5 Reasons Why Companies Go International

This post is written by Paymill's resident blogger Kostas Papageorgiou

Internationalization used to be a big word when growing up and is often associated with large multinational corporations like IKEA, H&M and Shell. But then the internet came along, redefined how we do business and enabled anyone with a great product to sell it globally.

There�s no need to set up a fancy office abroad or actually be present in the countries you�re selling to. Depending on your product, it�s enough if you have an attractive website that converts online users into paying customers. All of which can be done with �100-�200 for you to get started.
(For getting started with a business on a small budget we highly recommend you to check out The $100 Startup)

A couple of weeks ago, we launched a new feature which allows PAYMILL merchants to charge their customers in their preferred local currency. One of the reasons we decided to add the feature was because we wanted to help businesses to internationalize and become successful on a global scale. But why do companies go international? Let�s take a look at the five main reasons for internationalization.

Five Reasons Why Companies Go International

First-mover Advantage

The first-mover advantage is basically getting into a market and gaining all the benefits of being first. For instance, you�ll able to quickly gain traction in a new market by being first. Another benefit is you�ll get early adopters on board easier since there�s no one else competing for their attention.

Potential For Growth

Probably the most common reason on the list for going global. And it�s the potential for growth. The safe course is always to start locally and grow from the foundation you�ve established at home.
However what typically happens, is that you�ve grown and increased sales in consecutive years and then suddenly your sales fall flat. This is the infamous glass ceiling at work, where by there aren�t any people to sell to. In which case, this is your sign to go and start conquering the world.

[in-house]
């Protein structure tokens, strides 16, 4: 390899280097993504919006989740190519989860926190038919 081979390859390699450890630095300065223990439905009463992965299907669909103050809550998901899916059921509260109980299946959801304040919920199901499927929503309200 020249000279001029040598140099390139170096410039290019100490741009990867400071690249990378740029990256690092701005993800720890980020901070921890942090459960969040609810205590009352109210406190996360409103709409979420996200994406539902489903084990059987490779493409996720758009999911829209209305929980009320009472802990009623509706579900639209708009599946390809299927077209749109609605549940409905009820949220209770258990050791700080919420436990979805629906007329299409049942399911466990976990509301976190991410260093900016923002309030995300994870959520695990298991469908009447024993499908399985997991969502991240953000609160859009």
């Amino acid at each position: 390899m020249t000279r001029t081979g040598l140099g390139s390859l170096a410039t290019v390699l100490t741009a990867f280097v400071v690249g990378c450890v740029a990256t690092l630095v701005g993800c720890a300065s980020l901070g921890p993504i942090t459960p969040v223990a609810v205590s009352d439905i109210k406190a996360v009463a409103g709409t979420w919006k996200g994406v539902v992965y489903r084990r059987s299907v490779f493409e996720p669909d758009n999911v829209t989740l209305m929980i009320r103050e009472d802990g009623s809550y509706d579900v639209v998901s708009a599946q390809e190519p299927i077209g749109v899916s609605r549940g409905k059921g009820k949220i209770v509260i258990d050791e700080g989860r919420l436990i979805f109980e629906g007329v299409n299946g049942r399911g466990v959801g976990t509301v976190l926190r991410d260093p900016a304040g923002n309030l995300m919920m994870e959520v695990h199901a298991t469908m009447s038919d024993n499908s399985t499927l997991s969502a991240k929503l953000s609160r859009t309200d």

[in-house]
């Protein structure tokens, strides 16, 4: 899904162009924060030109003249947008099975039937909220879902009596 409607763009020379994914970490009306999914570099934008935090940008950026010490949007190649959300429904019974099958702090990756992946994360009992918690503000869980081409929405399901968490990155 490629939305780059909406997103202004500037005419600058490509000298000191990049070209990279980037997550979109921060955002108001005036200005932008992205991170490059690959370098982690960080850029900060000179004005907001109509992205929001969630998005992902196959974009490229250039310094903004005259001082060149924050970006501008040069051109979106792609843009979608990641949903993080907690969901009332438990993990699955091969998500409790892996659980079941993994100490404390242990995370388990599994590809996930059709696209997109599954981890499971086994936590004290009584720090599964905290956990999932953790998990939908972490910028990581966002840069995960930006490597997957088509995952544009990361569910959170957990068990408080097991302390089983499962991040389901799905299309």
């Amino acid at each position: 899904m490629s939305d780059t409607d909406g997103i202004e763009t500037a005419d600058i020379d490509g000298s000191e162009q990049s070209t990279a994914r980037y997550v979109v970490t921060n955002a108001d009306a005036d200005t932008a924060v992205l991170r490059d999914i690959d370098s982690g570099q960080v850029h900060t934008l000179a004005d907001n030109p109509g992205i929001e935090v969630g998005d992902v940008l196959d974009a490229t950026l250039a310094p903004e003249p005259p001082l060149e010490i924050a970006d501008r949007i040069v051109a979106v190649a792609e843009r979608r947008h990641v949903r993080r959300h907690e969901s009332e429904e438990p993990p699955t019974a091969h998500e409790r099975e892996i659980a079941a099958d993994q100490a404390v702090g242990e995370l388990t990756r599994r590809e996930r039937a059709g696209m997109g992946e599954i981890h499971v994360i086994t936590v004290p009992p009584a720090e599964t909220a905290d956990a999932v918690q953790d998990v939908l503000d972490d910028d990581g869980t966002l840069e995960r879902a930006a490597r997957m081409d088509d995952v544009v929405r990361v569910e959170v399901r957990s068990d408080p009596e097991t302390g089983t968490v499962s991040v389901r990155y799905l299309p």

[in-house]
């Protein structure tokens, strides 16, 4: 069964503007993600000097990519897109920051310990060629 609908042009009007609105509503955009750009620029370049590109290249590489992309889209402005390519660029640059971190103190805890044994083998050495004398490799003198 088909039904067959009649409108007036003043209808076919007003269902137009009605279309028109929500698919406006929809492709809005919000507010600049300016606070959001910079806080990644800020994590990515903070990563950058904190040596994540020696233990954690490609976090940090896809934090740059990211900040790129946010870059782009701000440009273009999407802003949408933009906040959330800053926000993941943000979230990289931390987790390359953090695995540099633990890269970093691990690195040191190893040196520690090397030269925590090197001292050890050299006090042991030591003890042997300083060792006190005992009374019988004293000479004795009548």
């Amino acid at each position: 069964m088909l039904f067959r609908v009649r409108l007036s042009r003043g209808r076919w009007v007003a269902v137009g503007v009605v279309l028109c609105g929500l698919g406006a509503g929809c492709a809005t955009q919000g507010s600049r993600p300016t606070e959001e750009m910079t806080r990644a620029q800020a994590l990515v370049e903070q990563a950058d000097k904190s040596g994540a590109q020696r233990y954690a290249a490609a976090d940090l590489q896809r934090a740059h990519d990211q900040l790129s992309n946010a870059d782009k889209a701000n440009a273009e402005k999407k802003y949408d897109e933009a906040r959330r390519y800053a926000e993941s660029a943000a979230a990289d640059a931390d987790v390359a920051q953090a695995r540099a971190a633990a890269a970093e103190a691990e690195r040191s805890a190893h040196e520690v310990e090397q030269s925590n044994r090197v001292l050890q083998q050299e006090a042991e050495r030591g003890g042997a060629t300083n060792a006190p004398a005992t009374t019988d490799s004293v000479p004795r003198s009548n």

Small Home Market

Finland for example is a small country with a population of approximately 5.5 million. And while it has experienced great success with games like Clash of Clans and Angry Birds - it�s success has been down to their global reach. Similarly most of the start-ups in the Nordics are looking for global expansion from the very beginning.

More Customers

Likewise, a small home market usually means customers are short supply. Which in turn affects a company�s potential for growth. Simple math here really: Bigger market = more customers.

Discourage Local Competitors

If we consider US companies like Square, Euclid Analytics and Airbnb- you can find their European counterparts in iZettle, Walkbase and Wimdu.

Part of the reason why these European start-ups exists is because the US companies had not ventured into Europe yet. Paving the way for others to take the lead.

By getting into a new market, you�re discouraging others from getting into the same space as you are.

With benefits like more customers, growth potential and a large market on offer it�s easy to see why operating globally is a massive attraction for companies. However one thing you need to pay attention to is government legislation concerning private transactions of foreign currencies.
This is where having a multi-currency merchant account helps to attract more customers in your target market because it allows them to pay in their preferred local currency. To find out more about accepting multiple currencies, check our website at paymill.com.

Kostas Papageorgiou - is a professional blogger and content creator working for PAYMILL, a company that helps businesses accept online payments within a very short time. PAYMILL offers the fastest and easiest way to integrate credit and debit card payments in websites and mobile applications. Kostas has also worked with start-ups from the U.S., Finland and the Netherlands. Connect with him on Google+ at +Kostas Papageorgiou